Trait emotional suppression is associated with increased activation of the rostral anterior cingulate cortex in response to masked angry faces

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Abstract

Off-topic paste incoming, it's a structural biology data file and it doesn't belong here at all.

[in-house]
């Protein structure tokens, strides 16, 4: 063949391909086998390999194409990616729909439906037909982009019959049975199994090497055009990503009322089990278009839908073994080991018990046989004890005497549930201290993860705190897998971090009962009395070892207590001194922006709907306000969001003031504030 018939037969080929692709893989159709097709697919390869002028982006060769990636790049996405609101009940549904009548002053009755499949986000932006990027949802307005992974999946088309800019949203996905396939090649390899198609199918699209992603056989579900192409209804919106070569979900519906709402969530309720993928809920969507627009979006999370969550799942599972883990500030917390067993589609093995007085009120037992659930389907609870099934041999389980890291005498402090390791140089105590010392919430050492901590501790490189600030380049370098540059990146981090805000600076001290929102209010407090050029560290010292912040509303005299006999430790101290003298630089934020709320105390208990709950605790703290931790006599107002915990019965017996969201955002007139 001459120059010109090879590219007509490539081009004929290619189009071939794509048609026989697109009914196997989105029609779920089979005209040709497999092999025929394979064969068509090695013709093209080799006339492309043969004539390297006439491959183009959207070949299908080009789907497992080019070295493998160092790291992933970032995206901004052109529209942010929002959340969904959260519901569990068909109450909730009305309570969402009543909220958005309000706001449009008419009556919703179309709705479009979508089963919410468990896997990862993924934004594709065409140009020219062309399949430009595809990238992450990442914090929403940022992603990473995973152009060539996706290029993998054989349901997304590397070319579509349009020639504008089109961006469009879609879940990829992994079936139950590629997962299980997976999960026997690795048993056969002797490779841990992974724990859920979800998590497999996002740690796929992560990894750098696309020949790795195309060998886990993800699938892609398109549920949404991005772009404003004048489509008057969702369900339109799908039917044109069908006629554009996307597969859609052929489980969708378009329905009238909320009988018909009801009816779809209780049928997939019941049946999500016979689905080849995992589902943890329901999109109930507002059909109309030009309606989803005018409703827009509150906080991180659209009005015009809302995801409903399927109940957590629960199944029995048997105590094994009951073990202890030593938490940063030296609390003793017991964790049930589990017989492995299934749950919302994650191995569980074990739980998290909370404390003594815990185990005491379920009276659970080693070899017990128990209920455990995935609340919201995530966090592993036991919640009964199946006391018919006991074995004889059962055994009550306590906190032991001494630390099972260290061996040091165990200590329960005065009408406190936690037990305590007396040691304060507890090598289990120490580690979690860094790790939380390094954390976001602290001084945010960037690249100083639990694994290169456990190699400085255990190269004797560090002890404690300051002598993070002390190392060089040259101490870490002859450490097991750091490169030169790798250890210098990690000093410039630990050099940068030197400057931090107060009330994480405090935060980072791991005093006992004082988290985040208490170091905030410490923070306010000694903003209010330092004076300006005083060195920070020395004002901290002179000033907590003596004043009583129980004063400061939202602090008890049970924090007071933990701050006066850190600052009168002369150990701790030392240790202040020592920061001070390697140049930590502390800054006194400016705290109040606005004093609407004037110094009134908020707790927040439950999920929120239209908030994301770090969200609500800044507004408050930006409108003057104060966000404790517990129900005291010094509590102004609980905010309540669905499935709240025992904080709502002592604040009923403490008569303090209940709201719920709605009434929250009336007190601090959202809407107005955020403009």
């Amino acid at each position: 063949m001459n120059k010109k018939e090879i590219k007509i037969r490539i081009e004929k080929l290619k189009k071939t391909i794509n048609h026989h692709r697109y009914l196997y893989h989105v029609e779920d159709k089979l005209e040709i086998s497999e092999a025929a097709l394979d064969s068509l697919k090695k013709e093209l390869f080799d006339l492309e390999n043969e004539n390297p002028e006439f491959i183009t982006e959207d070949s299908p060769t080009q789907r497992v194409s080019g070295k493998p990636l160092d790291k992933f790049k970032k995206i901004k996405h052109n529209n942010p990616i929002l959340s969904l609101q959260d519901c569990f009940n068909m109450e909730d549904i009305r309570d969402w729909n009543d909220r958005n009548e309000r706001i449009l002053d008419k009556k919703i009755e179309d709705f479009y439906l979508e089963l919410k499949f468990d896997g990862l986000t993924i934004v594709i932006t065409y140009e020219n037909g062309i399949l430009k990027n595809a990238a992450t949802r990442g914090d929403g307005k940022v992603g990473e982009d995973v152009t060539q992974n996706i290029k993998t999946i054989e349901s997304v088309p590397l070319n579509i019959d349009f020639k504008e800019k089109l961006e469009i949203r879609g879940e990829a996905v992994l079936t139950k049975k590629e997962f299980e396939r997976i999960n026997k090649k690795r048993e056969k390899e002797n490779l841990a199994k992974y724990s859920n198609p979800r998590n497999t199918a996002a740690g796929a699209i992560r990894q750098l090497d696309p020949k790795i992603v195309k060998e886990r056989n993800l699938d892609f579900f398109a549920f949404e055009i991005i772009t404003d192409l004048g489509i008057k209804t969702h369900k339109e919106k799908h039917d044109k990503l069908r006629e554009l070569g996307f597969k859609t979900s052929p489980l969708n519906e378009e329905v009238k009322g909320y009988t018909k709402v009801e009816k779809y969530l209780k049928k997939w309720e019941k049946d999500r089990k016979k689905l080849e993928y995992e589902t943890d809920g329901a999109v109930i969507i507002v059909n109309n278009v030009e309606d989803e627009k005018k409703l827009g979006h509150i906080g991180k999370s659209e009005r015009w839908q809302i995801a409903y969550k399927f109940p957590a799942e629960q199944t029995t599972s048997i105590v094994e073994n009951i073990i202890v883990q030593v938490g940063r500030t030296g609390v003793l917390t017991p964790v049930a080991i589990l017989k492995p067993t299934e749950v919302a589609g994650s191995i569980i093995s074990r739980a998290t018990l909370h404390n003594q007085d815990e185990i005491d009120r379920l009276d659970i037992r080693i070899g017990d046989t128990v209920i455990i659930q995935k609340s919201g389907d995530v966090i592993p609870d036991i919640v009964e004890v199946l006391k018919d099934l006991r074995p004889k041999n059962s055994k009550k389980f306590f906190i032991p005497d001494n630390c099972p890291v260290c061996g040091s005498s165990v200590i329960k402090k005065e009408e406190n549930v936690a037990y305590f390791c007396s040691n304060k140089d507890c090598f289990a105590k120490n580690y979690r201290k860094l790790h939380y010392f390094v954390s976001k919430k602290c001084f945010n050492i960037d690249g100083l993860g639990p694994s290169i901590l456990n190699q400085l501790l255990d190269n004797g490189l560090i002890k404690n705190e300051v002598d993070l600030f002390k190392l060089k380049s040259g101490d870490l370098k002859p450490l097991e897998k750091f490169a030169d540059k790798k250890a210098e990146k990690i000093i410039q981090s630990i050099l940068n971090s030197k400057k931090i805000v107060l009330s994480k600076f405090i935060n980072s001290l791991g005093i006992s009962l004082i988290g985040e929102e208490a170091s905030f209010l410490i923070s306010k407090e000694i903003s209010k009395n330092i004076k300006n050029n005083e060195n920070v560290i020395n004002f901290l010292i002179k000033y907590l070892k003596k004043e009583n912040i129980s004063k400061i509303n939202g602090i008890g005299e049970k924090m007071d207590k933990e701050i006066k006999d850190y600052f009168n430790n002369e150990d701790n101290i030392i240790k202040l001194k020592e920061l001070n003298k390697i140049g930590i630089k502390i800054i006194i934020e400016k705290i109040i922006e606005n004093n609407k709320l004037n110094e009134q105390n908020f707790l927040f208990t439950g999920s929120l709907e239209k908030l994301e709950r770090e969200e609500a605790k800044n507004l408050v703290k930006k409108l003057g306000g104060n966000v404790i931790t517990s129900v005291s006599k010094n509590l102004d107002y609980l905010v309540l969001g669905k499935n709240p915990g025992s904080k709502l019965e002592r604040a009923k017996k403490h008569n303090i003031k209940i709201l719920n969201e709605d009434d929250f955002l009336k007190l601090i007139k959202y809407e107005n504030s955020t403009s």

Emotional suppression (ES) is a critical component of the ability to self-regulate emotion. However, people who chronically use ES as a primary strategy often experience heightened anxiety or depression. Although functional neuroimaging studies have extensively mapped the brain regions involving in emotional regulation, the neural substrates of ES as a trait construct remain relatively unexplored. Using a validated backward masked facial affect paradigm, we examined the association between ES and functional brain responses to masked angry, fearful, and happy faces. Healthy adults underwent functional MRI and completed the Courtauld Emotional Control Scale as a measure of ES. Correlations between self-reported ES and brain responses to the facial affect stimuli (affective>neutral) were evaluated within the brain regions involved in emotional processing, including the amygdala, insula, anterior cingulate cortex, medial prefrontal cortex, and orbitofrontal cortex. In response to angry faces, higher trait tendency to suppress anger and anxiety was significantly correlated with increased activation within the rostral anterior cingulate cortex, whereas no correlation was observed for masked happy or fearful faces. This finding suggests that the rostral anterior cingulate cortex contributes to the unconscious suppression of emotional responses to angry facial affect and may play a role in the mediating anatomy of trait ES.

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